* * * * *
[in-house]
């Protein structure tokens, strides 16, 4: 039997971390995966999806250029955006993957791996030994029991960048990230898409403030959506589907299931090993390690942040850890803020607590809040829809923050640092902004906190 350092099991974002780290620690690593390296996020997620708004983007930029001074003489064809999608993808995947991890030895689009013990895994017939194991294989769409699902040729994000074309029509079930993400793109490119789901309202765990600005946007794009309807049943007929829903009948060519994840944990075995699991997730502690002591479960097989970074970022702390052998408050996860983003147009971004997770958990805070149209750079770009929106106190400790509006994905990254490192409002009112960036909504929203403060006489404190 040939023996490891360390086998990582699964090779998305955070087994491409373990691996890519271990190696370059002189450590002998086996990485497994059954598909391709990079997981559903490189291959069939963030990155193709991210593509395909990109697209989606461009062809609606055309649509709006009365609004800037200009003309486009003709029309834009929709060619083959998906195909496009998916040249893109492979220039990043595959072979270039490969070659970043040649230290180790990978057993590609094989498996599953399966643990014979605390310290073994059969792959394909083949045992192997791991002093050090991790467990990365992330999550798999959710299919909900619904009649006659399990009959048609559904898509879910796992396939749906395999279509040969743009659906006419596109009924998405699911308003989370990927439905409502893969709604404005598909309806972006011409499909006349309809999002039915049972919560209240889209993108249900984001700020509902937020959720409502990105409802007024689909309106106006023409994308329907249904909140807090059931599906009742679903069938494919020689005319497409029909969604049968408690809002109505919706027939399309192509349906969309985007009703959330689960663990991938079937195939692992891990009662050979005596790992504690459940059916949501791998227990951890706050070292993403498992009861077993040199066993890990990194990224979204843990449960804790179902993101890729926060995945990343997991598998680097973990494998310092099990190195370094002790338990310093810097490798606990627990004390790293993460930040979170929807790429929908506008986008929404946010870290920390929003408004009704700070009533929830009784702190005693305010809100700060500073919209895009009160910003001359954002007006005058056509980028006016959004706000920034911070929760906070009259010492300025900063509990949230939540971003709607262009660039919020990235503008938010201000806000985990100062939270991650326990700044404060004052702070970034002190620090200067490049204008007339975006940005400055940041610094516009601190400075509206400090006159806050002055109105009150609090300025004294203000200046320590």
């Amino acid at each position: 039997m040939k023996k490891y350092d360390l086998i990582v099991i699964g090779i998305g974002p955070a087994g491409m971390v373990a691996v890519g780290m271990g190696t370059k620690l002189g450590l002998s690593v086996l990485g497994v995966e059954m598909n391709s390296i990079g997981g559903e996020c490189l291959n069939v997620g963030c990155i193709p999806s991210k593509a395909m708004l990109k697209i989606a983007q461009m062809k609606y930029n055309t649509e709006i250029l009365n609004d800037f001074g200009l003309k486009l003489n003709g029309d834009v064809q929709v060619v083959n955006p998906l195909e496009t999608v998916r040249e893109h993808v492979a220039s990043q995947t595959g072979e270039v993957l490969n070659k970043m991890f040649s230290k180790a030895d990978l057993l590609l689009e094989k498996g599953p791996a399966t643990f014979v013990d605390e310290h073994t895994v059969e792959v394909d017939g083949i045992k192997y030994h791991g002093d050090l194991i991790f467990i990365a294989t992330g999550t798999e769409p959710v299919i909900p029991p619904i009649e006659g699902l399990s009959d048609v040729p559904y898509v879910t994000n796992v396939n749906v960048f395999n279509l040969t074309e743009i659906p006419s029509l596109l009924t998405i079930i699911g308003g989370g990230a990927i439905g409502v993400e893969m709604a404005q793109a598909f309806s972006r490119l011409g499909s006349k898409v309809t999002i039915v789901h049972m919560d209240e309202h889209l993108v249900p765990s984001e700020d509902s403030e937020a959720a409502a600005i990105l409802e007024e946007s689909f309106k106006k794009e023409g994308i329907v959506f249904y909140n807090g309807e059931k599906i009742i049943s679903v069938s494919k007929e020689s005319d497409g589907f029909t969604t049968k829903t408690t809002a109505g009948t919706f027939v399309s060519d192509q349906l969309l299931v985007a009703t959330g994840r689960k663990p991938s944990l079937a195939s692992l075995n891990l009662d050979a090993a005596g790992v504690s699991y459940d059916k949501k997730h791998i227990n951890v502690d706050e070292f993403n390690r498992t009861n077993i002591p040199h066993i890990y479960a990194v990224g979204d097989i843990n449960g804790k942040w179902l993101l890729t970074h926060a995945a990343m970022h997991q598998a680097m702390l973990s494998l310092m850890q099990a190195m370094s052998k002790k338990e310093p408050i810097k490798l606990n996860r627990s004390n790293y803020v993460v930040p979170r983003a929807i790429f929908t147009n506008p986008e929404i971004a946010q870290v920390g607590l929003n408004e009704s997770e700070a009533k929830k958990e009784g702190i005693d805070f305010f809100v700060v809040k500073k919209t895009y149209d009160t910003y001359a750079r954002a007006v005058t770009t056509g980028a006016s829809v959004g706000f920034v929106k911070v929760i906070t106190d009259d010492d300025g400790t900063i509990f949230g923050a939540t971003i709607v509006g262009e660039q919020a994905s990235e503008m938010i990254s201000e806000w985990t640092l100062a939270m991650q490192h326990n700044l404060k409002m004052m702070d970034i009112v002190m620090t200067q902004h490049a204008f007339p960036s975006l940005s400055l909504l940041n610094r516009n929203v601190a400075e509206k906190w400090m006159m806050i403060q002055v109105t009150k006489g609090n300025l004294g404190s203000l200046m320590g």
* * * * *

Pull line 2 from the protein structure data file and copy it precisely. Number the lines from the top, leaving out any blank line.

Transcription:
């Protein structure tokens, strides 16, 4: 039997971390995966999806250029955006993957791996030994029991960048990230898409403030959506589907299931090993390690942040850890803020607590809040829809923050640092902004906190 350092099991974002780290620690690593390296996020997620708004983007930029001074003489064809999608993808995947991890030895689009013990895994017939194991294989769409699902040729994000074309029509079930993400793109490119789901309202765990600005946007794009309807049943007929829903009948060519994840944990075995699991997730502690002591479960097989970074970022702390052998408050996860983003147009971004997770958990805070149209750079770009929106106190400790509006994905990254490192409002009112960036909504929203403060006489404190 040939023996490891360390086998990582699964090779998305955070087994491409373990691996890519271990190696370059002189450590002998086996990485497994059954598909391709990079997981559903490189291959069939963030990155193709991210593509395909990109697209989606461009062809609606055309649509709006009365609004800037200009003309486009003709029309834009929709060619083959998906195909496009998916040249893109492979220039990043595959072979270039490969070659970043040649230290180790990978057993590609094989498996599953399966643990014979605390310290073994059969792959394909083949045992192997791991002093050090991790467990990365992330999550798999959710299919909900619904009649006659399990009959048609559904898509879910796992396939749906395999279509040969743009659906006419596109009924998405699911308003989370990927439905409502893969709604404005598909309806972006011409499909006349309809999002039915049972919560209240889209993108249900984001700020509902937020959720409502990105409802007024689909309106106006023409994308329907249904909140807090059931599906009742679903069938494919020689005319497409029909969604049968408690809002109505919706027939399309192509349906969309985007009703959330689960663990991938079937195939692992891990009662050979005596790992504690459940059916949501791998227990951890706050070292993403498992009861077993040199066993890990990194990224979204843990449960804790179902993101890729926060995945990343997991598998680097973990494998310092099990190195370094002790338990310093810097490798606990627990004390790293993460930040979170929807790429929908506008986008929404946010870290920390929003408004009704700070009533929830009784702190005693305010809100700060500073919209895009009160910003001359954002007006005058056509980028006016959004706000920034911070929760906070009259010492300025900063509990949230939540971003709607262009660039919020990235503008938010201000806000985990100062939270991650326990700044404060004052702070970034002190620090200067490049204008007339975006940005400055940041610094516009601190400075509206400090006159806050002055109105009150609090300025004294203000200046320590």